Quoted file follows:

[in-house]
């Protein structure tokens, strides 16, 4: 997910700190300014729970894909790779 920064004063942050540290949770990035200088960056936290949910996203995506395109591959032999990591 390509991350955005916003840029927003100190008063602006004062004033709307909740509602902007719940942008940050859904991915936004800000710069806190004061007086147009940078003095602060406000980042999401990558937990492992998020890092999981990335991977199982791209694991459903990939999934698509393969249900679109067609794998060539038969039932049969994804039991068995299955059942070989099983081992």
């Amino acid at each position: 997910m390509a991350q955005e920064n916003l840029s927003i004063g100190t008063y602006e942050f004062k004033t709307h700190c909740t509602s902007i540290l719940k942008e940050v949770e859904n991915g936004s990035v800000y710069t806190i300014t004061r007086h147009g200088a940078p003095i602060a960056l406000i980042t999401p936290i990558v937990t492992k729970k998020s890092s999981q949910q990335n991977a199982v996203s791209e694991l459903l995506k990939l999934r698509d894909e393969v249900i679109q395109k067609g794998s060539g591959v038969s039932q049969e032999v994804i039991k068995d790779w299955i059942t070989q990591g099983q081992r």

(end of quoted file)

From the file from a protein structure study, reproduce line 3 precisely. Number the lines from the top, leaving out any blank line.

């Amino acid at each position: 997910m390509a991350q955005e920064n916003l840029s927003i004063g100190t008063y602006e942050f004062k004033t709307h700190c909740t509602s902007i540290l719940k942008e940050v949770e859904n991915g936004s990035v800000y710069t806190i300014t004061r007086h147009g200088a940078p003095i602060a960056l406000i980042t999401p936290i990558v937990t492992k729970k998020s890092s999981q949910q990335n991977a199982v996203s791209e694991l459903l995506k990939l999934r698509d894909e393969v249900i679109q395109k067609g794998s060539g591959v038969s039932q049969e032999v994804i039991k068995d790779w299955i059942t070989q990591g099983q081992r």